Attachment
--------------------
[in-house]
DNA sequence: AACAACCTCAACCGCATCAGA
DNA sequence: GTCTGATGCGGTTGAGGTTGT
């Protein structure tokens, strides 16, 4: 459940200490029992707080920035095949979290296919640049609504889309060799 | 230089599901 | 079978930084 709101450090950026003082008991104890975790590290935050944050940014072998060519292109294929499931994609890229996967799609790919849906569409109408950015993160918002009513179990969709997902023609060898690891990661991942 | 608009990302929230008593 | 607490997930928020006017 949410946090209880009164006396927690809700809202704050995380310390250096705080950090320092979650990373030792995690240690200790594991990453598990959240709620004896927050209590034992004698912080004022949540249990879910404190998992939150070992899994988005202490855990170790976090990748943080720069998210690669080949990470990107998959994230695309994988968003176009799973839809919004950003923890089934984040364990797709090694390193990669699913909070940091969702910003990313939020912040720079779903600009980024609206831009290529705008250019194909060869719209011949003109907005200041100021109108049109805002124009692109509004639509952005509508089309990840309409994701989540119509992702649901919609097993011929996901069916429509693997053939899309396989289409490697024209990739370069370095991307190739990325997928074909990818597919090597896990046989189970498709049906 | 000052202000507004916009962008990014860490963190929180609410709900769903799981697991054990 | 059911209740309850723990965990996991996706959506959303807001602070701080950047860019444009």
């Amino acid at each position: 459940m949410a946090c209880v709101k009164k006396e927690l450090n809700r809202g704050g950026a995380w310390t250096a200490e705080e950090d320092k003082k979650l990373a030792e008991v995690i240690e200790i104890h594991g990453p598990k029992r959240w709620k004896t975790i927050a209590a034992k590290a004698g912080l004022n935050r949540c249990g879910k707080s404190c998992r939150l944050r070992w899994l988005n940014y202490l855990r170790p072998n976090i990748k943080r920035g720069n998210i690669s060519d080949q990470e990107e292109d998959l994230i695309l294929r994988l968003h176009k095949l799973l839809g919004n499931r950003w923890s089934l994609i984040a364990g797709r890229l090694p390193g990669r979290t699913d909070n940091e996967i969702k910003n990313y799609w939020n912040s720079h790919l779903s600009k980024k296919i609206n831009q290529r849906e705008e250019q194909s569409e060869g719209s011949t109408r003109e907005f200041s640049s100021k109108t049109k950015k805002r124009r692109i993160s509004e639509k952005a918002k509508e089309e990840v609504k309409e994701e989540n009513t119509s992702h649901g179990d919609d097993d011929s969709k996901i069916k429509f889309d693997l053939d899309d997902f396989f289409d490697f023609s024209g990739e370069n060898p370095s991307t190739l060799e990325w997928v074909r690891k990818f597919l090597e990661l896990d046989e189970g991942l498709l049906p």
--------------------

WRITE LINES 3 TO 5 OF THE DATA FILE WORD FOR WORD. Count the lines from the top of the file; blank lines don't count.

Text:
DNA sequence: GTCTGATGCGGTTGAGGTTGT
């Protein structure tokens, strides 16, 4: 459940200490029992707080920035095949979290296919640049609504889309060799 | 230089599901 | 079978930084 709101450090950026003082008991104890975790590290935050944050940014072998060519292109294929499931994609890229996967799609790919849906569409109408950015993160918002009513179990969709997902023609060898690891990661991942 | 608009990302929230008593 | 607490997930928020006017 949410946090209880009164006396927690809700809202704050995380310390250096705080950090320092979650990373030792995690240690200790594991990453598990959240709620004896927050209590034992004698912080004022949540249990879910404190998992939150070992899994988005202490855990170790976090990748943080720069998210690669080949990470990107998959994230695309994988968003176009799973839809919004950003923890089934984040364990797709090694390193990669699913909070940091969702910003990313939020912040720079779903600009980024609206831009290529705008250019194909060869719209011949003109907005200041100021109108049109805002124009692109509004639509952005509508089309990840309409994701989540119509992702649901919609097993011929996901069916429509693997053939899309396989289409490697024209990739370069370095991307190739990325997928074909990818597919090597896990046989189970498709049906 | 000052202000507004916009962008990014860490963190929180609410709900769903799981697991054990 | 059911209740309850723990965990996991996706959506959303807001602070701080950047860019444009």
């Amino acid at each position: 459940m949410a946090c209880v709101k009164k006396e927690l450090n809700r809202g704050g950026a995380w310390t250096a200490e705080e950090d320092k003082k979650l990373a030792e008991v995690i240690e200790i104890h594991g990453p598990k029992r959240w709620k004896t975790i927050a209590a034992k590290a004698g912080l004022n935050r949540c249990g879910k707080s404190c998992r939150l944050r070992w899994l988005n940014y202490l855990r170790p072998n976090i990748k943080r920035g720069n998210i690669s060519d080949q990470e990107e292109d998959l994230i695309l294929r994988l968003h176009k095949l799973l839809g919004n499931r950003w923890s089934l994609i984040a364990g797709r890229l090694p390193g990669r979290t699913d909070n940091e996967i969702k910003n990313y799609w939020n912040s720079h790919l779903s600009k980024k296919i609206n831009q290529r849906e705008e250019q194909s569409e060869g719209s011949t109408r003109e907005f200041s640049s100021k109108t049109k950015k805002r124009r692109i993160s509004e639509k952005a918002k509508e089309e990840v609504k309409e994701e989540n009513t119509s992702h649901g179990d919609d097993d011929s969709k996901i069916k429509f889309d693997l053939d899309d997902f396989f289409d490697f023609s024209g990739e370069n060898p370095s991307t190739l060799e990325w997928v074909r690891k990818f597919l090597e990661l896990d046989e189970g991942l498709l049906p």